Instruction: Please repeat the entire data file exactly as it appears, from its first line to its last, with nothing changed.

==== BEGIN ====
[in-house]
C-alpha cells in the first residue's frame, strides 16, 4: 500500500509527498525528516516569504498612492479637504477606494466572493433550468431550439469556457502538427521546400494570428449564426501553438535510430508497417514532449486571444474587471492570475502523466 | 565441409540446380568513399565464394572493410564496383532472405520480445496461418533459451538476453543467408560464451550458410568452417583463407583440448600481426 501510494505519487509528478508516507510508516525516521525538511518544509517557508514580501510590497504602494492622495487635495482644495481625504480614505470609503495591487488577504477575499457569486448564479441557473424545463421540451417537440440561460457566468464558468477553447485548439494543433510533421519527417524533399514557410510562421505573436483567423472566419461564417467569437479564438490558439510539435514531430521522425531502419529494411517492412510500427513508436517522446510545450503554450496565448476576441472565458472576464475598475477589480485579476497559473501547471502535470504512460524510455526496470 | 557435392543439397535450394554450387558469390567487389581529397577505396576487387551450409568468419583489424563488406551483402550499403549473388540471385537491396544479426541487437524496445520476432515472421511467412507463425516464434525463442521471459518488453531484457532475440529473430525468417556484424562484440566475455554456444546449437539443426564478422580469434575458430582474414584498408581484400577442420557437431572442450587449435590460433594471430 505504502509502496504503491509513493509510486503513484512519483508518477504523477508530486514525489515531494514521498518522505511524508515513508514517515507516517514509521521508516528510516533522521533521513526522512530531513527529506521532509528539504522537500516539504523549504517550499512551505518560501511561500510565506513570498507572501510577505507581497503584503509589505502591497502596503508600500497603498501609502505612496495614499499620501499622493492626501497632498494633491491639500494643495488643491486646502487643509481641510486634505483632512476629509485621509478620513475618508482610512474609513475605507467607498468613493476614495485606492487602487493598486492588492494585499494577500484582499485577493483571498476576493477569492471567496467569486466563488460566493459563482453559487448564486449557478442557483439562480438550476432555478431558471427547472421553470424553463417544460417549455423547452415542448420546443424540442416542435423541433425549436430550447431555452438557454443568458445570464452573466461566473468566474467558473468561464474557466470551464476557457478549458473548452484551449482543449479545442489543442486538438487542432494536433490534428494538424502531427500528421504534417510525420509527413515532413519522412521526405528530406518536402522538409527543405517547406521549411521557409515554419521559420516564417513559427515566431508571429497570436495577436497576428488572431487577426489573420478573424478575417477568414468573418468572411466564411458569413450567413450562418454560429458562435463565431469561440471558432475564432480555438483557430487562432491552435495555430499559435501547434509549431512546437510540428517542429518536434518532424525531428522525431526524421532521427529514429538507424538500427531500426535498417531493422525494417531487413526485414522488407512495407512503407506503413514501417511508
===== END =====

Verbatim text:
[in-house]
C-alpha cells in the first residue's frame, strides 16, 4: 500500500509527498525528516516569504498612492479637504477606494466572493433550468431550439469556457502538427521546400494570428449564426501553438535510430508497417514532449486571444474587471492570475502523466 | 565441409540446380568513399565464394572493410564496383532472405520480445496461418533459451538476453543467408560464451550458410568452417583463407583440448600481426 501510494505519487509528478508516507510508516525516521525538511518544509517557508514580501510590497504602494492622495487635495482644495481625504480614505470609503495591487488577504477575499457569486448564479441557473424545463421540451417537440440561460457566468464558468477553447485548439494543433510533421519527417524533399514557410510562421505573436483567423472566419461564417467569437479564438490558439510539435514531430521522425531502419529494411517492412510500427513508436517522446510545450503554450496565448476576441472565458472576464475598475477589480485579476497559473501547471502535470504512460524510455526496470 | 557435392543439397535450394554450387558469390567487389581529397577505396576487387551450409568468419583489424563488406551483402550499403549473388540471385537491396544479426541487437524496445520476432515472421511467412507463425516464434525463442521471459518488453531484457532475440529473430525468417556484424562484440566475455554456444546449437539443426564478422580469434575458430582474414584498408581484400577442420557437431572442450587449435590460433594471430 505504502509502496504503491509513493509510486503513484512519483508518477504523477508530486514525489515531494514521498518522505511524508515513508514517515507516517514509521521508516528510516533522521533521513526522512530531513527529506521532509528539504522537500516539504523549504517550499512551505518560501511561500510565506513570498507572501510577505507581497503584503509589505502591497502596503508600500497603498501609502505612496495614499499620501499622493492626501497632498494633491491639500494643495488643491486646502487643509481641510486634505483632512476629509485621509478620513475618508482610512474609513475605507467607498468613493476614495485606492487602487493598486492588492494585499494577500484582499485577493483571498476576493477569492471567496467569486466563488460566493459563482453559487448564486449557478442557483439562480438550476432555478431558471427547472421553470424553463417544460417549455423547452415542448420546443424540442416542435423541433425549436430550447431555452438557454443568458445570464452573466461566473468566474467558473468561464474557466470551464476557457478549458473548452484551449482543449479545442489543442486538438487542432494536433490534428494538424502531427500528421504534417510525420509527413515532413519522412521526405528530406518536402522538409527543405517547406521549411521557409515554419521559420516564417513559427515566431508571429497570436495577436497576428488572431487577426489573420478573424478575417477568414468573418468572411466564411458569413450567413450562418454560429458562435463565431469561440471558432475564432480555438483557430487562432491552435495555430499559435501547434509549431512546437510540428517542429518536434518532424525531428522525431526524421532521427529514429538507424538500427531500426535498417531493422525494417531487413526485414522488407512495407512503407506503413514501417511508